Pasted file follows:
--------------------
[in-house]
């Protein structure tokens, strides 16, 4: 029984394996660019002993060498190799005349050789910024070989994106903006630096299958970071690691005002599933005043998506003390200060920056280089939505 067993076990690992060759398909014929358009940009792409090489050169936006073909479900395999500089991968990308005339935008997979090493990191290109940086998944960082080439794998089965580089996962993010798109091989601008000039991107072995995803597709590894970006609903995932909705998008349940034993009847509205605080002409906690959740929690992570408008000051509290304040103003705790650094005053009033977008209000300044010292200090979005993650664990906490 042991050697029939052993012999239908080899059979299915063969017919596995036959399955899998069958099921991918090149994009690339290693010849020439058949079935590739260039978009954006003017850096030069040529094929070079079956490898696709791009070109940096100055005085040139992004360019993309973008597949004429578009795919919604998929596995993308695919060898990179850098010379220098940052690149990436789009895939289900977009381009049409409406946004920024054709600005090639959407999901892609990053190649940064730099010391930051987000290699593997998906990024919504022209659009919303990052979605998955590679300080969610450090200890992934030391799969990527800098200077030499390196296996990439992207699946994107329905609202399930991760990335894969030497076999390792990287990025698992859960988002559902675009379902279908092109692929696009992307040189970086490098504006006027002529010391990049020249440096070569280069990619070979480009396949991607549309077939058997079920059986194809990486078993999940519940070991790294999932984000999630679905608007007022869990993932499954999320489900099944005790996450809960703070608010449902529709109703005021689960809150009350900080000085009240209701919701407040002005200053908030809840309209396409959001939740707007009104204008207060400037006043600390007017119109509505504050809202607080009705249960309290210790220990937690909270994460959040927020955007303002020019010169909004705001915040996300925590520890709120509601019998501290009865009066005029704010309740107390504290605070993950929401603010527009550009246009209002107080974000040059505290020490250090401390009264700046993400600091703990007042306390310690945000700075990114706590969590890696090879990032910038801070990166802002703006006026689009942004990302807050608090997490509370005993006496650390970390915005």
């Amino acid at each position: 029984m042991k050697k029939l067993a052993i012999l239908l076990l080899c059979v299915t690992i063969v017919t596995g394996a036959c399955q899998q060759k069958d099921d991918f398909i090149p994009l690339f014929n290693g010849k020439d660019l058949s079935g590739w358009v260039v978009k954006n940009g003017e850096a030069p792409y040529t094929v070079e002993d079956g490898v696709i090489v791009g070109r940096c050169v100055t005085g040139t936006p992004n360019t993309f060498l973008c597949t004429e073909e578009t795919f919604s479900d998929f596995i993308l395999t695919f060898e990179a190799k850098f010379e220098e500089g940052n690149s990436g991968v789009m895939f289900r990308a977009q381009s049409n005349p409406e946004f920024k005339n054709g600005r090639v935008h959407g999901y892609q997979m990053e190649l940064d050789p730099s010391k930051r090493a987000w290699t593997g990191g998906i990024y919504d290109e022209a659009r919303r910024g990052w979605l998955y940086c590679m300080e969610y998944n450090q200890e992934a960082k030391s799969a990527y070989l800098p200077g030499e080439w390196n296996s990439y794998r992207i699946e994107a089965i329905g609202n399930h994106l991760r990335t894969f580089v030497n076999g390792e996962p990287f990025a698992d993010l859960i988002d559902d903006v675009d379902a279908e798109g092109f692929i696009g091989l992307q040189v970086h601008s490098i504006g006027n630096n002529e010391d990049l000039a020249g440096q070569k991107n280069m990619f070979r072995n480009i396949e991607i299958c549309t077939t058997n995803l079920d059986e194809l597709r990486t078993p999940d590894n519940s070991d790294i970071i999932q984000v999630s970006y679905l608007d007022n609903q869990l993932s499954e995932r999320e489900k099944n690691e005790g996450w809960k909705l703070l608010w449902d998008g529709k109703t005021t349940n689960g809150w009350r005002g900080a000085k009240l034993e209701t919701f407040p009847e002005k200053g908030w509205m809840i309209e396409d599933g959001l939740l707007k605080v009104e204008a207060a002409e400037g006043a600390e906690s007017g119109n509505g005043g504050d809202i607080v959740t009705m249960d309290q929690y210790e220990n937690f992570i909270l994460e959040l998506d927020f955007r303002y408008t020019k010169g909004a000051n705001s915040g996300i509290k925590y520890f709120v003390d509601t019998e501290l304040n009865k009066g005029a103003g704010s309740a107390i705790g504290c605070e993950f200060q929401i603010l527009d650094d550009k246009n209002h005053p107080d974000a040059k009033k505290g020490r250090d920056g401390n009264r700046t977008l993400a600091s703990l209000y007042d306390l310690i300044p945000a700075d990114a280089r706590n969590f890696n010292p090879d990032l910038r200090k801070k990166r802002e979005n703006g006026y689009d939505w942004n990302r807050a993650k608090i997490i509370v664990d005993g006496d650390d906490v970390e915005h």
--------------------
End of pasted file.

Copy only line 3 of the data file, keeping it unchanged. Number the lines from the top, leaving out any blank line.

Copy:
């Amino acid at each position: 029984m042991k050697k029939l067993a052993i012999l239908l076990l080899c059979v299915t690992i063969v017919t596995g394996a036959c399955q899998q060759k069958d099921d991918f398909i090149p994009l690339f014929n290693g010849k020439d660019l058949s079935g590739w358009v260039v978009k954006n940009g003017e850096a030069p792409y040529t094929v070079e002993d079956g490898v696709i090489v791009g070109r940096c050169v100055t005085g040139t936006p992004n360019t993309f060498l973008c597949t004429e073909e578009t795919f919604s479900d998929f596995i993308l395999t695919f060898e990179a190799k850098f010379e220098e500089g940052n690149s990436g991968v789009m895939f289900r990308a977009q381009s049409n005349p409406e946004f920024k005339n054709g600005r090639v935008h959407g999901y892609q997979m990053e190649l940064d050789p730099s010391k930051r090493a987000w290699t593997g990191g998906i990024y919504d290109e022209a659009r919303r910024g990052w979605l998955y940086c590679m300080e969610y998944n450090q200890e992934a960082k030391s799969a990527y070989l800098p200077g030499e080439w390196n296996s990439y794998r992207i699946e994107a089965i329905g609202n399930h994106l991760r990335t894969f580089v030497n076999g390792e996962p990287f990025a698992d993010l859960i988002d559902d903006v675009d379902a279908e798109g092109f692929i696009g091989l992307q040189v970086h601008s490098i504006g006027n630096n002529e010391d990049l000039a020249g440096q070569k991107n280069m990619f070979r072995n480009i396949e991607i299958c549309t077939t058997n995803l079920d059986e194809l597709r990486t078993p999940d590894n519940s070991d790294i970071i999932q984000v999630s970006y679905l608007d007022n609903q869990l993932s499954e995932r999320e489900k099944n690691e005790g996450w809960k909705l703070l608010w449902d998008g529709k109703t005021t349940n689960g809150w009350r005002g900080a000085k009240l034993e209701t919701f407040p009847e002005k200053g908030w509205m809840i309209e396409d599933g959001l939740l707007k605080v009104e204008a207060a002409e400037g006043a600390e906690s007017g119109n509505g005043g504050d809202i607080v959740t009705m249960d309290q929690y210790e220990n937690f992570i909270l994460e959040l998506d927020f955007r303002y408008t020019k010169g909004a000051n705001s915040g996300i509290k925590y520890f709120v003390d509601t019998e501290l304040n009865k009066g005029a103003g704010s309740a107390i705790g504290c605070e993950f200060q929401i603010l527009d650094d550009k246009n209002h005053p107080d974000a040059k009033k505290g020490r250090d920056g401390n009264r700046t977008l993400a600091s703990l209000y007042d306390l310690i300044p945000a700075d990114a280089r706590n969590f890696n010292p090879d990032l910038r200090k801070k990166r802002e979005n703006g006026y689009d939505w942004n990302r807050a993650k608090i997490i509370v664990d005993g006496d650390d906490v970390e915005h």